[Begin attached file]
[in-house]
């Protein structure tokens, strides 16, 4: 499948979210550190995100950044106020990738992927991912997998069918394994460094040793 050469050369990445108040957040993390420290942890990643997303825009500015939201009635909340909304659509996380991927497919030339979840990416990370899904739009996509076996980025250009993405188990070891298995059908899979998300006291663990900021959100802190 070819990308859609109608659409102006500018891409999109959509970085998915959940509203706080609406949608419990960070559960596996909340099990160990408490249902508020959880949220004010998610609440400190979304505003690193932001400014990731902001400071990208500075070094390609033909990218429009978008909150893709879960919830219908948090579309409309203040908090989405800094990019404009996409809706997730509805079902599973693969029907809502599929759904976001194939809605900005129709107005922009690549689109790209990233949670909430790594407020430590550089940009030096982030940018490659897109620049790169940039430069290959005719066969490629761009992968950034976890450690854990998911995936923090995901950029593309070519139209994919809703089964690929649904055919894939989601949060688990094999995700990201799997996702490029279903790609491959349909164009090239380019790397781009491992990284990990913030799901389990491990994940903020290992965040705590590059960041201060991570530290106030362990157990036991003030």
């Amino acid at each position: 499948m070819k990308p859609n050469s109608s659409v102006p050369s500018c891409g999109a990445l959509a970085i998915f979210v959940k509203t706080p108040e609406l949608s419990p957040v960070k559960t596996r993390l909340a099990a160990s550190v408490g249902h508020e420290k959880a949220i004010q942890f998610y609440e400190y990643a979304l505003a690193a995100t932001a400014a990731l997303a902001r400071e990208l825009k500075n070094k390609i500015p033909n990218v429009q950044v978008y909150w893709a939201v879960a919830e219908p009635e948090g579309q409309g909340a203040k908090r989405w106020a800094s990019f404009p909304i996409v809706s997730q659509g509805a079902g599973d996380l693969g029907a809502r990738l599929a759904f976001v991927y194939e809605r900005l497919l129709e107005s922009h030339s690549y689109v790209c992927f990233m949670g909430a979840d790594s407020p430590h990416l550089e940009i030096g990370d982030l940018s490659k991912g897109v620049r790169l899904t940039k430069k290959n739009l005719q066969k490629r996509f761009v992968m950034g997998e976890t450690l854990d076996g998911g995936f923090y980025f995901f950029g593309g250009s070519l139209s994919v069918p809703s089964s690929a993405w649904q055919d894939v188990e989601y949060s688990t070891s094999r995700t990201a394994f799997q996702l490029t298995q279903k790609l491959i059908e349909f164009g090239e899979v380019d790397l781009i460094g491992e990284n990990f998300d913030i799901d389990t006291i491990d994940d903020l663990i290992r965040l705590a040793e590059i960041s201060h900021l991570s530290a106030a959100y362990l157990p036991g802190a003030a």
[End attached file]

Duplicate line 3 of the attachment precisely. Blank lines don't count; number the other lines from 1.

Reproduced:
């Amino acid at each position: 499948m070819k990308p859609n050469s109608s659409v102006p050369s500018c891409g999109a990445l959509a970085i998915f979210v959940k509203t706080p108040e609406l949608s419990p957040v960070k559960t596996r993390l909340a099990a160990s550190v408490g249902h508020e420290k959880a949220i004010q942890f998610y609440e400190y990643a979304l505003a690193a995100t932001a400014a990731l997303a902001r400071e990208l825009k500075n070094k390609i500015p033909n990218v429009q950044v978008y909150w893709a939201v879960a919830e219908p009635e948090g579309q409309g909340a203040k908090r989405w106020a800094s990019f404009p909304i996409v809706s997730q659509g509805a079902g599973d996380l693969g029907a809502r990738l599929a759904f976001v991927y194939e809605r900005l497919l129709e107005s922009h030339s690549y689109v790209c992927f990233m949670g909430a979840d790594s407020p430590h990416l550089e940009i030096g990370d982030l940018s490659k991912g897109v620049r790169l899904t940039k430069k290959n739009l005719q066969k490629r996509f761009v992968m950034g997998e976890t450690l854990d076996g998911g995936f923090y980025f995901f950029g593309g250009s070519l139209s994919v069918p809703s089964s690929a993405w649904q055919d894939v188990e989601y949060s688990t070891s094999r995700t990201a394994f799997q996702l490029t298995q279903k790609l491959i059908e349909f164009g090239e899979v380019d790397l781009i460094g491992e990284n990990f998300d913030i799901d389990t006291i491990d994940d903020l663990i290992r965040l705590a040793e590059i960041s201060h900021l991570s530290a106030a959100y362990l157990p036991g802190a003030a």